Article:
The Biblical Reason Amish Women Don’t Shave


The Amish people have a rich history full of interesting customs and traditions. Because the Amish live in communities that tend to be isolated from the outside world, their beliefs and behaviors can be a source of mystery for non-Amish people. For example, one question people ask about them concerns their unique hygiene habits.

Amish women don’t shave their hair out of obedience to their interpretation and application of the New Testament passage, 1 Corinthians 11:5-6. In the passage, the Apostle Paul forbids women from cutting their hair, which the Amish apply to other aspects of hair grooming.

This article will explain in detail why Amish women do not shave their legs and armpits, the rules of hair grooming among the women, and other hygiene practices of the Amish people.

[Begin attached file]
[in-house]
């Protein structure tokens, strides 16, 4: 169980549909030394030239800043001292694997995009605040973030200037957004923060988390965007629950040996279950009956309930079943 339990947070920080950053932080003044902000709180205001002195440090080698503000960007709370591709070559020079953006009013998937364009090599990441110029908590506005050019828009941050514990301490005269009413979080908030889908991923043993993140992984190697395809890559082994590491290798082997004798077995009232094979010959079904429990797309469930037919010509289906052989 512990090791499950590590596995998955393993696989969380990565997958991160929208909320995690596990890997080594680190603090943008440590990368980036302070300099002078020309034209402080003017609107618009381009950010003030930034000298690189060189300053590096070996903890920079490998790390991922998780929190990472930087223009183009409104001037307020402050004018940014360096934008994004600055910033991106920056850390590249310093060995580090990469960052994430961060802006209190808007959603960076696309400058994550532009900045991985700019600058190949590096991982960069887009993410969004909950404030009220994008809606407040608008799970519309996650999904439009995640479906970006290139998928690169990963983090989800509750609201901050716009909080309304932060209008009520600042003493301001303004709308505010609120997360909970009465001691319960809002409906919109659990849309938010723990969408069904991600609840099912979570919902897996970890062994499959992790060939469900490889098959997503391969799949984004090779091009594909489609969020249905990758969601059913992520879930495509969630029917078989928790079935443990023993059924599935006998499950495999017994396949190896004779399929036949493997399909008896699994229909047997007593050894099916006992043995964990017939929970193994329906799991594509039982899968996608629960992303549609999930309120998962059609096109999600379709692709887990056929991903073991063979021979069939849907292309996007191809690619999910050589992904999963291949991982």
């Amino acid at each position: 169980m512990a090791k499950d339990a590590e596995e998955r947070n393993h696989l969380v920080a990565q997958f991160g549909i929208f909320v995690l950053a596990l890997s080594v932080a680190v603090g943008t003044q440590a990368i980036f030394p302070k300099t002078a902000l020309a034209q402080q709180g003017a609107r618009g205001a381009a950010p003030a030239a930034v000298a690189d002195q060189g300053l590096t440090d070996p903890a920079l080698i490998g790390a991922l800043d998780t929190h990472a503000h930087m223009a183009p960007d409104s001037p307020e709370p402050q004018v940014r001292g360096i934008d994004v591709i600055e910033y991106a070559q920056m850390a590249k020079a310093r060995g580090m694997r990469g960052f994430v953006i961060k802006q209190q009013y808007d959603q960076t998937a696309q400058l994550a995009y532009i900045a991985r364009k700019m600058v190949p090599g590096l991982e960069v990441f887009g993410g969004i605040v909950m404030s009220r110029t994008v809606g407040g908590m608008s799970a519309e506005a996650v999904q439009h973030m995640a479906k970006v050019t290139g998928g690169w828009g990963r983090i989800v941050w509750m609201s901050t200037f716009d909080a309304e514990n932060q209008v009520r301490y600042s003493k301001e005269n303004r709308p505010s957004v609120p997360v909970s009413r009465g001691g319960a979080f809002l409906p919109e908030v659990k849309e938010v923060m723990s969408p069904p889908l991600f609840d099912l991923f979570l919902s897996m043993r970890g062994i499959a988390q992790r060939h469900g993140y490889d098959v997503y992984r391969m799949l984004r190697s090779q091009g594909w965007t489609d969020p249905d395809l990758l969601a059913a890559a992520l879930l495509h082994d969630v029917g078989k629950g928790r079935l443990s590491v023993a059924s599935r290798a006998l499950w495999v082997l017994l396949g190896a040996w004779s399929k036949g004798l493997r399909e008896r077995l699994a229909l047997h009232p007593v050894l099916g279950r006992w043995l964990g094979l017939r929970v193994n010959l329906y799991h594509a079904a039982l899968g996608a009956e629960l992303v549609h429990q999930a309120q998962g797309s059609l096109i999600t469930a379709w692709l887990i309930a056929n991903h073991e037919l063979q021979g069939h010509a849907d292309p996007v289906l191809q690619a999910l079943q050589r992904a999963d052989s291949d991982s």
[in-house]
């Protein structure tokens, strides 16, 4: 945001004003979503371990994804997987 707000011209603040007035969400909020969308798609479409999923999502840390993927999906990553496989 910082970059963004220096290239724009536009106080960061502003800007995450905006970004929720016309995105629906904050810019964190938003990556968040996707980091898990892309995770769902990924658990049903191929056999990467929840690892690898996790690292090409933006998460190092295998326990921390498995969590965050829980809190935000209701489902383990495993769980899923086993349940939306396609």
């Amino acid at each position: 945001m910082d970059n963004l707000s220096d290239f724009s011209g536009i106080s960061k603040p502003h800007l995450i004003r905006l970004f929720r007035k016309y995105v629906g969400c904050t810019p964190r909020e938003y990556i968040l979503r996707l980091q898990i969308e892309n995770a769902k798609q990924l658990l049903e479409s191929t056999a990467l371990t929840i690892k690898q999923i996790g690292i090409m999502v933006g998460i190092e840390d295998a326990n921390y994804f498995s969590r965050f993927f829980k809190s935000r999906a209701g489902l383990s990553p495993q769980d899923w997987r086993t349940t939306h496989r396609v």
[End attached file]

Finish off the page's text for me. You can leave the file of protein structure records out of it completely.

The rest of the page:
Amish
Do Amish women shave any part of their body? See below

Why don’t Amish women shave their legs and armpits?

Amish women don’t shave their legs and armpits out of obedience to their interpretation of 1 Corinthians 11:5-15, which considers shorn or shaved hair shameful. Amish women don’t shave their heads, legs, or armpits because the tradition forbids it as an application of the biblical text. [1]

Amish women wear clothing that typically ends at the calves with the legs and feet tucked into dark-colored socks. Because of this dressing custom, shaving legs that remain covered would also be a waste of time.

Amish women are, however, allowed to wear deodorants. The freedom to wear deodorants reduces the fear of body odor resulting from not having shaved armpits. Women who violate these rules run the risk of being reprimanded. Upon repeated counts of this misdemeanor, the authorities may subject women to stricter punishment or even ex-communication.